Business

US jobs growth beats expectations

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The US saw another month of strong jobs growth in January, extending a streak of gains that has surprised many economists.

The US Labor Department said employers added 225,000 positions last month, while wages rose 3.1% year-on-year.

Hiring at construction firms helped to drive the gains, as milder weather allowed for more building.

The unemployment rate edged up to 3.6%, but that was largely due to more Americans looking for work.

"The hard data have outperformed substantially in recent months and show no signs yet of fading," said Ian Shepherson, chief economist at Pantheon Macroeconomics.

The US is growing at an annual rate of about 2.1% - similar to previous years - but steady gains in the labour market keep the economy on track, despite trade tensions and weakness abroad,

Consumer confidence is on the rise and near record numbers of Americans are reporting satisfaction with their personal finances.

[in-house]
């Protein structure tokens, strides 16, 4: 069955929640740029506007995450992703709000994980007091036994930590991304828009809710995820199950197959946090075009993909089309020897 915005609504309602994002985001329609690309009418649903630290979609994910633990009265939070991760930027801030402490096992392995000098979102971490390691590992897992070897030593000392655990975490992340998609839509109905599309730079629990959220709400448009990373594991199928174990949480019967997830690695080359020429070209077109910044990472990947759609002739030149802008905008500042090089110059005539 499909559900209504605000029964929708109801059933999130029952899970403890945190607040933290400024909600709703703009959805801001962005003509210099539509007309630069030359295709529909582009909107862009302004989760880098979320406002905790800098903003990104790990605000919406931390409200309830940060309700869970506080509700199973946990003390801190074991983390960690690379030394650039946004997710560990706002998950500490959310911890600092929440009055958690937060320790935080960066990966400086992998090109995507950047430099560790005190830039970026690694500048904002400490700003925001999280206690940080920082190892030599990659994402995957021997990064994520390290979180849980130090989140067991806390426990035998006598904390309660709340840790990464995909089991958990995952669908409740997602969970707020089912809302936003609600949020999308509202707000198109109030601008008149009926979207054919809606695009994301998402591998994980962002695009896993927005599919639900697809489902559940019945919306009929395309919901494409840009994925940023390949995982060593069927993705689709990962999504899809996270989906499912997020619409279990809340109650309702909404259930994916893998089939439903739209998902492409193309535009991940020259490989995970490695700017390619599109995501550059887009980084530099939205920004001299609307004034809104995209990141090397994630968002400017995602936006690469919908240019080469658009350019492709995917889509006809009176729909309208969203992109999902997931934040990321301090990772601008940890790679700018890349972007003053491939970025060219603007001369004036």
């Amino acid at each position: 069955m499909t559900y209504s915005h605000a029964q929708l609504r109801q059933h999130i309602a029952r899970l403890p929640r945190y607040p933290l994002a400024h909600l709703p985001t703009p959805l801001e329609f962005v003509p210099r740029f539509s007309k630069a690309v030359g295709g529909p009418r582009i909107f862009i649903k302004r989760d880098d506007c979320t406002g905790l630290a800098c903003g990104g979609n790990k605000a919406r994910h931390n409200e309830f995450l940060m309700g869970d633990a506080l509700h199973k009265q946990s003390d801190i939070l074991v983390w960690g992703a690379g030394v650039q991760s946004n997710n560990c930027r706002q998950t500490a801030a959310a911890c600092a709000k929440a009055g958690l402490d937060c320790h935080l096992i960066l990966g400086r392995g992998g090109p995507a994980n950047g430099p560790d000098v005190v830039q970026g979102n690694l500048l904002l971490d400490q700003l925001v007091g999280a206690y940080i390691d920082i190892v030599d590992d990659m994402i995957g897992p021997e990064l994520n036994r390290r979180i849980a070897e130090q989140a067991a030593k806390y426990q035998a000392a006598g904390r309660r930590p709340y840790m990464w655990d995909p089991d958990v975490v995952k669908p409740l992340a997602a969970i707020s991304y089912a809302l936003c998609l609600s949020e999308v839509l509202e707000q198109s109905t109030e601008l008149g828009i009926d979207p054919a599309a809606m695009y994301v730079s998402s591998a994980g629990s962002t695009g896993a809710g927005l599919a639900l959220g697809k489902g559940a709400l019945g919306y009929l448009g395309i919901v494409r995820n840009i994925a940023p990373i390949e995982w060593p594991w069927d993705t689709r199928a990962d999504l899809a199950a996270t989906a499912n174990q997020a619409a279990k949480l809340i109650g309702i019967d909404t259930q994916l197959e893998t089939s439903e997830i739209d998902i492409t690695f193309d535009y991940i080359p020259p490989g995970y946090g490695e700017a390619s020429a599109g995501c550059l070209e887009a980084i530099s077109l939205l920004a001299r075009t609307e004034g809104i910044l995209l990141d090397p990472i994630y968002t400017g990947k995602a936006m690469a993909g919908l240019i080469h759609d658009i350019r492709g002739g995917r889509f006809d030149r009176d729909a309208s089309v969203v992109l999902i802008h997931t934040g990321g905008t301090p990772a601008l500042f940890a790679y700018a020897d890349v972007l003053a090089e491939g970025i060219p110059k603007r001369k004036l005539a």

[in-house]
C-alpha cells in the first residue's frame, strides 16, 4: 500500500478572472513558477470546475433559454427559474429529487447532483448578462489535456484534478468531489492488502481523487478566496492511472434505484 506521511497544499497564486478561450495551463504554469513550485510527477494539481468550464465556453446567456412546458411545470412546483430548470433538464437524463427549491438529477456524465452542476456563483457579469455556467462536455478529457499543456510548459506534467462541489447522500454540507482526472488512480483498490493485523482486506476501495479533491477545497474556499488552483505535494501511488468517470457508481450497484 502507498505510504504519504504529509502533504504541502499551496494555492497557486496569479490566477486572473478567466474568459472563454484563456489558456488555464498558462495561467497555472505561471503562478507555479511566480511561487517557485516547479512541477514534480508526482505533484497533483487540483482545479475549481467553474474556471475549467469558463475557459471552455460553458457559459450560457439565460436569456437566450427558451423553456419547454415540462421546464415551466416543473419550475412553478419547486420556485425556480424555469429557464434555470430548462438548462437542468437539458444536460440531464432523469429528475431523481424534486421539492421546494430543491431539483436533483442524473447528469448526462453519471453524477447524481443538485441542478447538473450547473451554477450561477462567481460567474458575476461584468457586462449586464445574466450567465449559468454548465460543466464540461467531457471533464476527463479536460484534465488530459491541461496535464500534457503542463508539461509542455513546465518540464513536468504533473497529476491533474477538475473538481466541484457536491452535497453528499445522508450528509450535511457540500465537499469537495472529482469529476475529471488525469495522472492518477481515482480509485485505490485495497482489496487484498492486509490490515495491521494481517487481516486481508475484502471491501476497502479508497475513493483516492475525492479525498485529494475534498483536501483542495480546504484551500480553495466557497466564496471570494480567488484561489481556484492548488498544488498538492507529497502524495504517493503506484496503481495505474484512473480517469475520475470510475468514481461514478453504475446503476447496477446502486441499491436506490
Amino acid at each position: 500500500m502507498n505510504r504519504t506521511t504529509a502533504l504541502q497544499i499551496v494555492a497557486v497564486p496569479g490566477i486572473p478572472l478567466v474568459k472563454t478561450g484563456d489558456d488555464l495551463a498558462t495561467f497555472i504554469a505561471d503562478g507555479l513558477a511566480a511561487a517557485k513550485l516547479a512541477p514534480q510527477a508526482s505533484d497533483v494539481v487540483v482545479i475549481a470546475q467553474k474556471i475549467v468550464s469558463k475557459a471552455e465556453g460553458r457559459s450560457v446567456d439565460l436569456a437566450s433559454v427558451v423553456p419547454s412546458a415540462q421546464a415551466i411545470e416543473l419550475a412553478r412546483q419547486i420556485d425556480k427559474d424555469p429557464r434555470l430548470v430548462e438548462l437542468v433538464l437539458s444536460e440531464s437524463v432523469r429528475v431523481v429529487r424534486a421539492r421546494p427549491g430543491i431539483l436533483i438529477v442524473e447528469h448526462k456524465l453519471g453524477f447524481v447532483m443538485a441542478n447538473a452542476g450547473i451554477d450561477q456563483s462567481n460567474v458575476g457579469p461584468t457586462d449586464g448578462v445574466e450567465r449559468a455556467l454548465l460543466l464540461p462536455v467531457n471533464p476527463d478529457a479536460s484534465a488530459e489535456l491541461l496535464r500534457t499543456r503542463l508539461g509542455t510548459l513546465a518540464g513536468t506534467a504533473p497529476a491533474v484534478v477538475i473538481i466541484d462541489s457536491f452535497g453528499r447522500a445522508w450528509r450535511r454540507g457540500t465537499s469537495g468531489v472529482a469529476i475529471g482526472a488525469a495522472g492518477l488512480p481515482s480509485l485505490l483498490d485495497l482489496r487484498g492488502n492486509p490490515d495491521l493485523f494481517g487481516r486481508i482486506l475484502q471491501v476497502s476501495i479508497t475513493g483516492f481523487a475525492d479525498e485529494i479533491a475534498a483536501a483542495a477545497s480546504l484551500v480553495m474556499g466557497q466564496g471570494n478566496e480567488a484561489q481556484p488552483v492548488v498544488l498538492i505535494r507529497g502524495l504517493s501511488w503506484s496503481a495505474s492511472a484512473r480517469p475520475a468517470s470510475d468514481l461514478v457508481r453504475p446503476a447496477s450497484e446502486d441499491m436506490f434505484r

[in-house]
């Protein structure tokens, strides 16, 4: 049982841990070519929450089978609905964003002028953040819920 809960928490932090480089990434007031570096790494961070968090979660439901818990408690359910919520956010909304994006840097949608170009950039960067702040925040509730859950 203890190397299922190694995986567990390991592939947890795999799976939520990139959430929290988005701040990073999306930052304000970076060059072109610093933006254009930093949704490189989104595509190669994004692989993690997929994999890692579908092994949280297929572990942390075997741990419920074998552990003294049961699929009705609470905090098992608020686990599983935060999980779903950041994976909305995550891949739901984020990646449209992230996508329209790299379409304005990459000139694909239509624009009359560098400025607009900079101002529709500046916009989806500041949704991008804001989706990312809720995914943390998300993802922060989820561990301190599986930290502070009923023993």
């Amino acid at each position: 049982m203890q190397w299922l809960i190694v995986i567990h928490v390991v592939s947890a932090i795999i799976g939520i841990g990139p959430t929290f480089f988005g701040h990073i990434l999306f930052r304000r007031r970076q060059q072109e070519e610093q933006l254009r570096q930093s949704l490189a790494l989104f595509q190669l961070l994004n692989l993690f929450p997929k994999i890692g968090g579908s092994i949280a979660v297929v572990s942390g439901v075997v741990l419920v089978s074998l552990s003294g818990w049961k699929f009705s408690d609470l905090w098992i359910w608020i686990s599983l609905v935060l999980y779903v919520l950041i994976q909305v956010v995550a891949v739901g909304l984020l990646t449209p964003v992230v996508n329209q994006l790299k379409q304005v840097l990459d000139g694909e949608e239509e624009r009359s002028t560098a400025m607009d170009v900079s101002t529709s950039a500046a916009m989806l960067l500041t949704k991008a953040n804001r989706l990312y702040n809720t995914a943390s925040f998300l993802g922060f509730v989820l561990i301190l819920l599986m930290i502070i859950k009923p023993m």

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US President Donald Trump, who is up for re-election this year, made the strength of the economy a central part of his recent State of the Union address. Many analysts say it is likely to help him in his campaign.

Economists attribute the gains to the US central bank's decision to cut interest rates last year.

But gains could slow in coming months. Business investment has been weak and the manufacturing sector - which is often viewed as an indicator of future trends - shed 12,000 jobs in January.

Revisions to prior reports also found that the US 514,000 fewer jobs were created between April 2018 and March 2019 than originally estimated. That marked the biggest statistical downgrade since 2009.

"Today's numbers beat expectations, and the Fed's recent decision to hold rates steady seems justified in the face of rising job numbers, low unemployment and mild wage growth," said Richard Flynn, UK managing director at stockbroker Charles Schwab.

"However, with concerns around the coronavirus intensifying, continued trade talks and Brexit negotiations at play, investors should remain cautious of evident risks to the stock market in the near-term."

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